If you are a realtor or a buyer, beware of septic inspections that do not look inside a home’s septic tank. If the tank is leaking, it is not usually visible just by looking at the grass over the tank.
Most concrete septic tanks are installed in two sections placed on top of each other; it’s usually at the seam between these two sections where tanks leak. This seam is usually several feet below the surface of the ground, so any leaking water travels downward instead of to the surface.
Septic tanks should be watertight — no liquids should be able to seep out. Even if a house has been unoccupied, what was in the septic tank when the house was vacated should still be there. Therefore, if the liquid level in the tank is low, this is a sign the tank might be leaking.
Visual septic inspections do not go any deeper than the surface — the inspector doesn’t even look inside the tank. This brings up a couple of problems:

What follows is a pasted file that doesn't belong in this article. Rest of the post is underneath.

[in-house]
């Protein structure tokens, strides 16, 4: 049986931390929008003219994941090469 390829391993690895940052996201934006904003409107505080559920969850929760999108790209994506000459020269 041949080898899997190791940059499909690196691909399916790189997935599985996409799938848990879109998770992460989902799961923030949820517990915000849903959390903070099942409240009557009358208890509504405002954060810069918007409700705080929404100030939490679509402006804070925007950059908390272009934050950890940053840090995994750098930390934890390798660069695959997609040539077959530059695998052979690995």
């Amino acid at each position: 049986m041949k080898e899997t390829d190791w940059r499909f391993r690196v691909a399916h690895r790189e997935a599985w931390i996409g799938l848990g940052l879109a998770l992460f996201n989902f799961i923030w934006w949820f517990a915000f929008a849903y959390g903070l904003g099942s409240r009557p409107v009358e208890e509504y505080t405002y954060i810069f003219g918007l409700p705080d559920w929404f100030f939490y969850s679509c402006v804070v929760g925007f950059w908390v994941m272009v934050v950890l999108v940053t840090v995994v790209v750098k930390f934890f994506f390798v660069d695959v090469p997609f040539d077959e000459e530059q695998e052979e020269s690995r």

If a tank is leaking and only a visual inspection is performed, the inspector is likely to have no clue. The inspector could probably run all the water he wants to and never see a problem on the surface of the ground — and since the liquid level is lower than the outlet pipe due to the leak, the inspector won’t know if there’s a problem with absorption field either.
A full septic inspection is better than a visual inspection. If you are a realtor and your client is having their home inspector perform their septic inspection, be sure that the limitations of the visual inspection are disclosed.
Need a full septic inspection for your home? Contact us today to schedule one.